GD: One of the most devastating pieces in your collection is “Target Practice.” Given current events, I appreciated the way the story puts the spotlight on the problem of guns. Also there are four “German” stories that also have a political impact. Do you believe writers can bring about change and how important is that to you?
CA: I certainly believe artists can effect change. My first book, Conversations with S. Teri O’Type, was a satire on the social conditioning of gay men in the US. Attempting to change the way LGBT+ people allow themselves to be programmed by society is a big issue in my writing. We should be empowering ourselves to be strong individuals, not ghettoized grotesques of our sexuality, not stereotypes that entertain the world. I don’t want to entertain the world; I want to change it. I also want to take naps in the middle of the day, so I guess I shouldn’t let my answers wax too dramatic.
GD: You are very good with titles. They suggest, but don’t give away the surprise of the story. One that particularly worked for is “The Ground Above My Feet,” because it provides a clue to the story, but allows for that “AHA” moment all readers love. Do you find titles easy or difficult to create? Do you have any tricks to naming a story?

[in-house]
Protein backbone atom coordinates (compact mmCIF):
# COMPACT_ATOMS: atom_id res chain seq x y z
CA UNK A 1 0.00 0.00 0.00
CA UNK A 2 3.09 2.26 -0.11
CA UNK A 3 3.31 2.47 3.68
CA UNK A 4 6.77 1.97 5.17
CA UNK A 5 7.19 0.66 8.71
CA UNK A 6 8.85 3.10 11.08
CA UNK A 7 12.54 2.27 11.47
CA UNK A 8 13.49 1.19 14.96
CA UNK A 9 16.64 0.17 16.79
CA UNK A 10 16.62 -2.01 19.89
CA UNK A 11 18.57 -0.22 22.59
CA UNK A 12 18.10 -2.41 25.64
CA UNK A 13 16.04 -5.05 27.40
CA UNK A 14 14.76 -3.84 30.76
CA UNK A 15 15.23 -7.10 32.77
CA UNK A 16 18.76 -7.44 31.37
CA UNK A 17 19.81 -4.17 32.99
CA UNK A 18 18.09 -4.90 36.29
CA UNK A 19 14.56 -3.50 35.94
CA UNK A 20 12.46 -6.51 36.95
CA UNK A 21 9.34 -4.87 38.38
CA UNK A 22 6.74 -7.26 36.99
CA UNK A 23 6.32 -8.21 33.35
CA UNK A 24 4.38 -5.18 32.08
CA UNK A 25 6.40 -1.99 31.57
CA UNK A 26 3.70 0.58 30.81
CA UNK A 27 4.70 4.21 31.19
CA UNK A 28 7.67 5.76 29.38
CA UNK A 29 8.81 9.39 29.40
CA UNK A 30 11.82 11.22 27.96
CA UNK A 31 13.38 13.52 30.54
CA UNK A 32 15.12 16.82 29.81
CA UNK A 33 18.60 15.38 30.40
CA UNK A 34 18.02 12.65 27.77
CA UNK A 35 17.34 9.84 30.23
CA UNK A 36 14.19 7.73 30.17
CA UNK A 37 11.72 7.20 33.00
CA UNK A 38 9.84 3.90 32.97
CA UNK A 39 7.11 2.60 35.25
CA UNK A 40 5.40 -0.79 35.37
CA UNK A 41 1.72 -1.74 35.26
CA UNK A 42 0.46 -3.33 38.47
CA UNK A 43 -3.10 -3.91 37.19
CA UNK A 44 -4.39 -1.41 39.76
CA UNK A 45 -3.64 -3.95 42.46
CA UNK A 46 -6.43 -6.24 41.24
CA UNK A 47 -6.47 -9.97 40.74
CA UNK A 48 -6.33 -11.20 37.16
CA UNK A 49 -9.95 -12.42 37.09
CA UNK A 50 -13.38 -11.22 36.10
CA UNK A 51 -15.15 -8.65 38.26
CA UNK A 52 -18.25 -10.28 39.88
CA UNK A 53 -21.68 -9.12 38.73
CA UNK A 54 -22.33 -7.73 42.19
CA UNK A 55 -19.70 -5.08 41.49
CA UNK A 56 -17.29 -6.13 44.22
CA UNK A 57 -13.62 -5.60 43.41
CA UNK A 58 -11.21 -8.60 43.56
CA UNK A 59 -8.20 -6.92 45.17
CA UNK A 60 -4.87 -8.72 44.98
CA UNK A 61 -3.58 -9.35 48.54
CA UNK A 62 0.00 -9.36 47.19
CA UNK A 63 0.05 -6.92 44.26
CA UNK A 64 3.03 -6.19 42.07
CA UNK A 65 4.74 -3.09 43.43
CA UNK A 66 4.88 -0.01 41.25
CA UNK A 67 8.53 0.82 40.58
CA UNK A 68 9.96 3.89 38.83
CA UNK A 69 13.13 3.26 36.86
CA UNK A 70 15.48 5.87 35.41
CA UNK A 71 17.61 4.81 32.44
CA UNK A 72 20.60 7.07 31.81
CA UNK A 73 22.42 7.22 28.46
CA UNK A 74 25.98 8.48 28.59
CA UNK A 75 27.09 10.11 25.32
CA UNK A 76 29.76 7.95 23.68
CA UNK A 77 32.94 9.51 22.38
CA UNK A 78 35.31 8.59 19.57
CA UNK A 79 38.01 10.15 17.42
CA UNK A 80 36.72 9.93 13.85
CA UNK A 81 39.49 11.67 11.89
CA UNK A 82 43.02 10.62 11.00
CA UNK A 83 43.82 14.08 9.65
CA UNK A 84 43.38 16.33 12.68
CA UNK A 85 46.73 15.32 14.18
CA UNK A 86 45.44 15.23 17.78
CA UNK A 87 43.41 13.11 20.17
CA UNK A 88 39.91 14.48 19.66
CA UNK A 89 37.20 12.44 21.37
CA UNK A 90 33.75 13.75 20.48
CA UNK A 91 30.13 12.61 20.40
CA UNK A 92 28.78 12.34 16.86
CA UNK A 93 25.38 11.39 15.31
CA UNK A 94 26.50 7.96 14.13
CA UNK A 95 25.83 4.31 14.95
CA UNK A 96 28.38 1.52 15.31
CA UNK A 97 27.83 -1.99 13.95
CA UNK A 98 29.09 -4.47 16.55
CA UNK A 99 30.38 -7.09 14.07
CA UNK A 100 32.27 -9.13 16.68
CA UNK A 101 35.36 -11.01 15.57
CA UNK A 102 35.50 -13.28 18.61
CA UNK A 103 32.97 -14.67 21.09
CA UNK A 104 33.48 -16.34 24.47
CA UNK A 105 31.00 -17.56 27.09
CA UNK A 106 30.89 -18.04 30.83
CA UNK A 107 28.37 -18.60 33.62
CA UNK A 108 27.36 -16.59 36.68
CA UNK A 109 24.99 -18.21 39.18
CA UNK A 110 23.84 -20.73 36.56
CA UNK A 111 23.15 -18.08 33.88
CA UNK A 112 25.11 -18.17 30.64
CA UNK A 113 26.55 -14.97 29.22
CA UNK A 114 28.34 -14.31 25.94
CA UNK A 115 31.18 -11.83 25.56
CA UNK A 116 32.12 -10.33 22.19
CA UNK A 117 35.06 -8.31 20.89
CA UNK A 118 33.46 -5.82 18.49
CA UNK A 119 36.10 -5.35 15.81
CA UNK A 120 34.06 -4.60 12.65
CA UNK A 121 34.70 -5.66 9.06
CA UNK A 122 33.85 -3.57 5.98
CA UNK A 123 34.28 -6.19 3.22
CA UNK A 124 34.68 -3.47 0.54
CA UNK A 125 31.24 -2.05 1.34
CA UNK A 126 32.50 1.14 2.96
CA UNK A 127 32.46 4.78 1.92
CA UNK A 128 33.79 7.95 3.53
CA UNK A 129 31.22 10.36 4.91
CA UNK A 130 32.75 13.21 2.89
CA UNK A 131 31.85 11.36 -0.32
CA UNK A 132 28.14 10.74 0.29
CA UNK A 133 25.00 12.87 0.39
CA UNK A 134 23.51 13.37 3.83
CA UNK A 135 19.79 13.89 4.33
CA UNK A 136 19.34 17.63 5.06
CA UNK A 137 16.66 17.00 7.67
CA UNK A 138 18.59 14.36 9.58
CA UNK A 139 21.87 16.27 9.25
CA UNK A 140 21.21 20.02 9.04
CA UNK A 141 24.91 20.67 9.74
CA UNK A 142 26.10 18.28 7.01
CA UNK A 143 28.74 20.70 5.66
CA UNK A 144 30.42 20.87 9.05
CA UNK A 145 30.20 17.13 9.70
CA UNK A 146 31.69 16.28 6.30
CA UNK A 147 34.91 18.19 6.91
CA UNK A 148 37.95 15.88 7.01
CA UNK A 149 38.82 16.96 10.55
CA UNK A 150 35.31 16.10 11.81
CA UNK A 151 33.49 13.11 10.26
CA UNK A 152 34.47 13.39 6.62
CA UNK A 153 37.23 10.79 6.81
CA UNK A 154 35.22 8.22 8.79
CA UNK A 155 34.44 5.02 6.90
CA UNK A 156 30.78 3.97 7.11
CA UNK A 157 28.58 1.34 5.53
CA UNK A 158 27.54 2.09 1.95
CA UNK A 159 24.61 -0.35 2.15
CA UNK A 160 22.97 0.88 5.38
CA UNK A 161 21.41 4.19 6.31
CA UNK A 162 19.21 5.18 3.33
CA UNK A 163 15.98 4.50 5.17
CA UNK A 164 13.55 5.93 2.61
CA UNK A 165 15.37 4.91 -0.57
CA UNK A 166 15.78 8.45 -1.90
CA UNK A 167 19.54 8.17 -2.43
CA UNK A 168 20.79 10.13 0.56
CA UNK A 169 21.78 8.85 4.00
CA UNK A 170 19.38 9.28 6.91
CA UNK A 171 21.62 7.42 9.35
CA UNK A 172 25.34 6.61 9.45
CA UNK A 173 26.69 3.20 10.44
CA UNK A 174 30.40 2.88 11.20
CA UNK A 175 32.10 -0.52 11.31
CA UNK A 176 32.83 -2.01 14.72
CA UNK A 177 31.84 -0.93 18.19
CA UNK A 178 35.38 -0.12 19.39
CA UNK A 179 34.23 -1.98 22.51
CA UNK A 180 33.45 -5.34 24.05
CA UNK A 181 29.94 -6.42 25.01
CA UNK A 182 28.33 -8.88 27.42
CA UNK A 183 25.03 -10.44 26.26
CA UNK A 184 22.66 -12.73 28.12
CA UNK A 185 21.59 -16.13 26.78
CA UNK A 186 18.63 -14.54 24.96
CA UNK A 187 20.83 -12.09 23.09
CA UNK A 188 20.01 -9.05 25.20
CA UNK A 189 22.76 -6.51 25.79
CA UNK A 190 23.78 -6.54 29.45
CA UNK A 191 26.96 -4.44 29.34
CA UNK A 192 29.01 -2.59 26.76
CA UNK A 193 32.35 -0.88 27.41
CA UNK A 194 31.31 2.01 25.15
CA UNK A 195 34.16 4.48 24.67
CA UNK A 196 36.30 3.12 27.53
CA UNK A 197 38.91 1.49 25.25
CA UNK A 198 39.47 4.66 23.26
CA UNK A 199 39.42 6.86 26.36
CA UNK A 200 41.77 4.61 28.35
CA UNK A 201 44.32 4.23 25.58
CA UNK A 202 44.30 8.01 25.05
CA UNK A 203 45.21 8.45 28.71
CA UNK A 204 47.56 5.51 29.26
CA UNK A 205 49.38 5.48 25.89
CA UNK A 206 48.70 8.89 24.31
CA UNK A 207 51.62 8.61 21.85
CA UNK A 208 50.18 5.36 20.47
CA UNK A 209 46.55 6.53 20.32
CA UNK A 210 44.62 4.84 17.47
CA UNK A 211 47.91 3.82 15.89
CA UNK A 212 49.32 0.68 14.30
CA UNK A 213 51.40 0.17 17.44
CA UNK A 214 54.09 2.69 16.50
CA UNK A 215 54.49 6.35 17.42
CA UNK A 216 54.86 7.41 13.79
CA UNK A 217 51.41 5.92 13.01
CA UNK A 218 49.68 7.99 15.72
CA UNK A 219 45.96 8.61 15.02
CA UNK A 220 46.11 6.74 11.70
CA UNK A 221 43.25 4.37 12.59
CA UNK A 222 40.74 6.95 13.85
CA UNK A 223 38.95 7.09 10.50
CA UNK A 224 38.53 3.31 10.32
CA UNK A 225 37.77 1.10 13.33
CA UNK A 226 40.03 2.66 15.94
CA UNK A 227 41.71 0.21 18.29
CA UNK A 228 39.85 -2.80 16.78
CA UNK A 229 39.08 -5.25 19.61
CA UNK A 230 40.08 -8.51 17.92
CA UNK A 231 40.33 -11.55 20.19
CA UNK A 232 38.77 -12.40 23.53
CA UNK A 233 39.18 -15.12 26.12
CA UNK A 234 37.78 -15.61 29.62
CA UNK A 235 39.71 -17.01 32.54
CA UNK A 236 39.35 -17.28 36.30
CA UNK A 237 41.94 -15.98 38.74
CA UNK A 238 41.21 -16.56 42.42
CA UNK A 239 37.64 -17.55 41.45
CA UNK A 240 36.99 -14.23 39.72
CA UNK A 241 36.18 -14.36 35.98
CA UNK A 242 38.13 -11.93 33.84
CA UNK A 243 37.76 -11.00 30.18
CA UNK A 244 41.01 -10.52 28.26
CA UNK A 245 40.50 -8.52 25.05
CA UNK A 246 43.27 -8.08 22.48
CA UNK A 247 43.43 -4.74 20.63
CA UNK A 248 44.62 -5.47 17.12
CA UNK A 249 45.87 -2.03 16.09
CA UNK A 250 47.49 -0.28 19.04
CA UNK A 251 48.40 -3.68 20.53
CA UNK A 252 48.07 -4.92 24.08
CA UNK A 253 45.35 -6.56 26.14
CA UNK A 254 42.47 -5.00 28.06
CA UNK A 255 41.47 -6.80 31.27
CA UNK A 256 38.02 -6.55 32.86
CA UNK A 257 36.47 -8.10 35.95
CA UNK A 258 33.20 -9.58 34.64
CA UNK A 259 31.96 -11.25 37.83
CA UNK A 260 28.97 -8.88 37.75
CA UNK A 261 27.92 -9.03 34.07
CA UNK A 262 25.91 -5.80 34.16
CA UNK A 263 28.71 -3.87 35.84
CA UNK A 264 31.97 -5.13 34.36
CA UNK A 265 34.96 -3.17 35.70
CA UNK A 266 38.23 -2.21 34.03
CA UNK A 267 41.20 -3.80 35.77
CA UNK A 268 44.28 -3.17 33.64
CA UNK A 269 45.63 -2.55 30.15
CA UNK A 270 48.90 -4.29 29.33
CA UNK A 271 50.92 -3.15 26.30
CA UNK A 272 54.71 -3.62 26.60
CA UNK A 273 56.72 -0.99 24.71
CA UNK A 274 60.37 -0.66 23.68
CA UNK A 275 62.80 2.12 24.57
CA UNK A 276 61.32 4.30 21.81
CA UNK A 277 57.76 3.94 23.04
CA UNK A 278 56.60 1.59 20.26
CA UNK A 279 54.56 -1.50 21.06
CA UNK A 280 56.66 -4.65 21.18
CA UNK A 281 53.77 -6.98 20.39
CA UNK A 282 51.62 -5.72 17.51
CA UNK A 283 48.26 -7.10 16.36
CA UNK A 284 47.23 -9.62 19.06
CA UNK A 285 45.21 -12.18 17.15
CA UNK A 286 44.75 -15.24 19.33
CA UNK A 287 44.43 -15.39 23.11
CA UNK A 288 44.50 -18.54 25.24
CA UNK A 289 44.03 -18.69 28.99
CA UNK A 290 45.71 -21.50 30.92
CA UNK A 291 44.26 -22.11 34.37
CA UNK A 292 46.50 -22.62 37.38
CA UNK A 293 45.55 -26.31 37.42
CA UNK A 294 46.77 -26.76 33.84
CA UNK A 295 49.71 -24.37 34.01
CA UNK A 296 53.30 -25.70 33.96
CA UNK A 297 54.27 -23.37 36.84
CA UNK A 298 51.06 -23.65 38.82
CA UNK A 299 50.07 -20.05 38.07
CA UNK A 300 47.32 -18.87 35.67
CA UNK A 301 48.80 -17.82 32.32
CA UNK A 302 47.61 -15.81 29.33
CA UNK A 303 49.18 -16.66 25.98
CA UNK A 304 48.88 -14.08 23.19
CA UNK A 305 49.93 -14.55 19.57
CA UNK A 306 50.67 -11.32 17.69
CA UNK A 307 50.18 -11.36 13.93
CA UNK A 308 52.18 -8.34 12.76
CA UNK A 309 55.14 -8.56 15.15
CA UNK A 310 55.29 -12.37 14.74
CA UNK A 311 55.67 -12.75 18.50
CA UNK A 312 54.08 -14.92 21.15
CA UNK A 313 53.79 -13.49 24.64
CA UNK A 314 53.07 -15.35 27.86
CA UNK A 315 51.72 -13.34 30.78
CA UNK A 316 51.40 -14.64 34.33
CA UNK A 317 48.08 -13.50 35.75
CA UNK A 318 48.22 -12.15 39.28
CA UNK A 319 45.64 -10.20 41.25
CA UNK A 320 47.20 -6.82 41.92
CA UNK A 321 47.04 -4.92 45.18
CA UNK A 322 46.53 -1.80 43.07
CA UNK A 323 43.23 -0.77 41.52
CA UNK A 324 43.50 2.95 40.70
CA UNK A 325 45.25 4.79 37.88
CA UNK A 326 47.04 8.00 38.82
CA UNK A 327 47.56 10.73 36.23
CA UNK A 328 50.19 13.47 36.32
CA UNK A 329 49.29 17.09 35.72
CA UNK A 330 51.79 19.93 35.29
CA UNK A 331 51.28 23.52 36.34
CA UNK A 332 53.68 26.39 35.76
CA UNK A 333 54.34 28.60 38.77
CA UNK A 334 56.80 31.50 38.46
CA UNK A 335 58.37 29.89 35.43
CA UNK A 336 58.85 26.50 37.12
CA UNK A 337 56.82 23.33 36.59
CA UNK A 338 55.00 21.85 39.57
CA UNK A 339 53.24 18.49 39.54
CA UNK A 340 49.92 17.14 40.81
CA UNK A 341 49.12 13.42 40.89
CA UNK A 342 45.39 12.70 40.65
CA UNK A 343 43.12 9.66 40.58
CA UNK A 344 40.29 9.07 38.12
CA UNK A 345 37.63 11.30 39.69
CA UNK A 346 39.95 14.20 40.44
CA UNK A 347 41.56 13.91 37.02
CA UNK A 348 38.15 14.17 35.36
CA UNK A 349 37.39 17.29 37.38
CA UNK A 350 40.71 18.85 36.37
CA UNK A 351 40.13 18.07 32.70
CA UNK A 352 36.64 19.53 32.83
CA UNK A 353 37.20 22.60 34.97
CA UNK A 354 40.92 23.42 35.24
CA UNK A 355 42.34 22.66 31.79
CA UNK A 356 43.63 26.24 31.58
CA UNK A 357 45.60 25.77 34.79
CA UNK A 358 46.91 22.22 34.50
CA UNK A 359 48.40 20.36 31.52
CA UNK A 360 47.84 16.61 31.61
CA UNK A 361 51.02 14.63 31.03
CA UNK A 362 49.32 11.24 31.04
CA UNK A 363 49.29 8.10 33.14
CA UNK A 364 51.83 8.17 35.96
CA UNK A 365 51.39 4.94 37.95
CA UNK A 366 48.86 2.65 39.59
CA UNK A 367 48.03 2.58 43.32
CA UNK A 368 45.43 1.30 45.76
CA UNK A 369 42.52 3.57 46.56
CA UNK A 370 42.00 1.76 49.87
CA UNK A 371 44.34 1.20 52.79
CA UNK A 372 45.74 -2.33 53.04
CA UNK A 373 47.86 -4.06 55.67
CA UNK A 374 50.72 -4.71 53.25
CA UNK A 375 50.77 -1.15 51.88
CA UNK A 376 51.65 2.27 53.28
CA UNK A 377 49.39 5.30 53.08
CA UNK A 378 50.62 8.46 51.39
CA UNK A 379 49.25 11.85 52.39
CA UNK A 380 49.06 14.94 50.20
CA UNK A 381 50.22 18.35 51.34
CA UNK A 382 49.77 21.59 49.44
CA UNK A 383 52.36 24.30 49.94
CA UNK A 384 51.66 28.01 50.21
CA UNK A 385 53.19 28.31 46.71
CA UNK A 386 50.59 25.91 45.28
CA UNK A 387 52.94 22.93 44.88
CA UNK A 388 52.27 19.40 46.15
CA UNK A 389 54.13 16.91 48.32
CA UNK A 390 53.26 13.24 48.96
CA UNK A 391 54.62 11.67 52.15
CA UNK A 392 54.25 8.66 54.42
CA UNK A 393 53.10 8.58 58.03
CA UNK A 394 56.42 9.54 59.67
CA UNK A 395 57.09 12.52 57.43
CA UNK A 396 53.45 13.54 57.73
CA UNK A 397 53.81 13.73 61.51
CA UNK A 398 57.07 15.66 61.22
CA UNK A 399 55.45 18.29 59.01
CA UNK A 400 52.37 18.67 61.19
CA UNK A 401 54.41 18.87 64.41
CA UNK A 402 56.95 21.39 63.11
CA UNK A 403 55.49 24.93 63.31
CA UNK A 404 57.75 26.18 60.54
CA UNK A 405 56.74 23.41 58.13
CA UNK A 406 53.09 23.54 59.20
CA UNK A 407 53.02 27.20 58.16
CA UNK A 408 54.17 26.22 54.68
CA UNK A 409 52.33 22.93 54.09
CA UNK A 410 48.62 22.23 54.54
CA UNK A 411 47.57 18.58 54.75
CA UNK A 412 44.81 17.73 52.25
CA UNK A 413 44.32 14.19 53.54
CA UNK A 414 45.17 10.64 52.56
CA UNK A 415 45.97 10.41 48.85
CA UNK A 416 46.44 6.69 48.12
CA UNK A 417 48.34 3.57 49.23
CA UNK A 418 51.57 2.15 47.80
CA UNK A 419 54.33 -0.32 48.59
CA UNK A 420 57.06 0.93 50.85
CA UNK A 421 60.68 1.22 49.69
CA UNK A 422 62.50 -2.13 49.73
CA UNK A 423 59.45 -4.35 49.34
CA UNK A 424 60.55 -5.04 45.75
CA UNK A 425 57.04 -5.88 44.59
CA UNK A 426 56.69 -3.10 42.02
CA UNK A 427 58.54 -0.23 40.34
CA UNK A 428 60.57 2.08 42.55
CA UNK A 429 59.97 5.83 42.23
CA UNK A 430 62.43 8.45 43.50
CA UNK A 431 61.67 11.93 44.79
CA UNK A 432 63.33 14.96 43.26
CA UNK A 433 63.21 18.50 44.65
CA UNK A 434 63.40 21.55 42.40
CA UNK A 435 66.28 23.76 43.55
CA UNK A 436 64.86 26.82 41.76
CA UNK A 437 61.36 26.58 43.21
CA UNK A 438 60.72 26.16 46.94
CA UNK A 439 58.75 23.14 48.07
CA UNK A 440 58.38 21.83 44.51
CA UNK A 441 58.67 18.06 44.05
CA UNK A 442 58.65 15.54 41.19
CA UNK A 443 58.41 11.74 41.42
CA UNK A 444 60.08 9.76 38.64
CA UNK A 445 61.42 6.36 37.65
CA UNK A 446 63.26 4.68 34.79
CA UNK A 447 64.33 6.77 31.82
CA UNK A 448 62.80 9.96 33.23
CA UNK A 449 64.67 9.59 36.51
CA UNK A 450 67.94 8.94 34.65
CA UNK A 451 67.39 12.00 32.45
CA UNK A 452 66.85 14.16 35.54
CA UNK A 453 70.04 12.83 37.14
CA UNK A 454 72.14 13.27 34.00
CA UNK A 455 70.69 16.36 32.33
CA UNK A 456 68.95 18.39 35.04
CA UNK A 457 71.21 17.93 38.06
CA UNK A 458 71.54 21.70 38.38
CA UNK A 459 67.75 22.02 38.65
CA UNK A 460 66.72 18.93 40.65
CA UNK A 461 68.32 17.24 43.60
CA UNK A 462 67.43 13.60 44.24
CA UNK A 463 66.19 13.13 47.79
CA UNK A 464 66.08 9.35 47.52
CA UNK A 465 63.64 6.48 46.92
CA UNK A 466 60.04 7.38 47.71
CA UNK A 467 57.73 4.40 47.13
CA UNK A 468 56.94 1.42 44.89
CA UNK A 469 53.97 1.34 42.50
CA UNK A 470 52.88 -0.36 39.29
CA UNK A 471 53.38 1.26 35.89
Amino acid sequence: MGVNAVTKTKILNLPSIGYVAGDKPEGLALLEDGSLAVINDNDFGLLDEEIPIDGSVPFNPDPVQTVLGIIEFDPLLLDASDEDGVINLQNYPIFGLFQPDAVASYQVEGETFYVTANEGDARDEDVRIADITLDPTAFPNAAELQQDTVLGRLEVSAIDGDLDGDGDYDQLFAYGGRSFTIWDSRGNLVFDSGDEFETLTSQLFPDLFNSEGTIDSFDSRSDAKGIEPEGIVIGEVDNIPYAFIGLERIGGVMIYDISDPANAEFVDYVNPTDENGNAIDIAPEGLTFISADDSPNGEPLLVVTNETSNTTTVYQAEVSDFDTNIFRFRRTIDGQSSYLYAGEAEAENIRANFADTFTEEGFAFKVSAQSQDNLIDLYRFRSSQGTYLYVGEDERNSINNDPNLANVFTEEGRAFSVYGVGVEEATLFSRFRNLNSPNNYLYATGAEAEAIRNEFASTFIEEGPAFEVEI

CA: Sadly, I have no tricks. At the moment, I have five stories submitted, one of which is submitted under three different titles because I decided after a few days that I didn’t like the first (or second) title. It’s actually a good exercise to see how the title of the piece affects the submission, I suppose. We should play more with titles. My story, “When Susan Died the First Time,” was accepted by Indiana Review after being saved from the slush pile because of the title (I was told by one of the IR editors at AWP). Titles are your calling card. That said, at SmokeLong Quarterly if we love a story but hate the title, we’ll just ask for a new title. A bad or boring title isn’t a deal-breaker—at least not for us.
GD: Last question—the relationship between parent and child is often explored in this collection. It ties in with the desire to belong. There are a few that deal with fathers and sons, but one of my favorites is “Wile E.” The comparison of the narrator with the cartoon coyote and his father to Road Runner is brilliant and underscores the ambiguity that a child often feels toward a parent. Would you call this piece experimental? I found several pieces that could fall under experimental, absurdist, and magic realism heading. Can you discuss the difference between these three kinds of writing?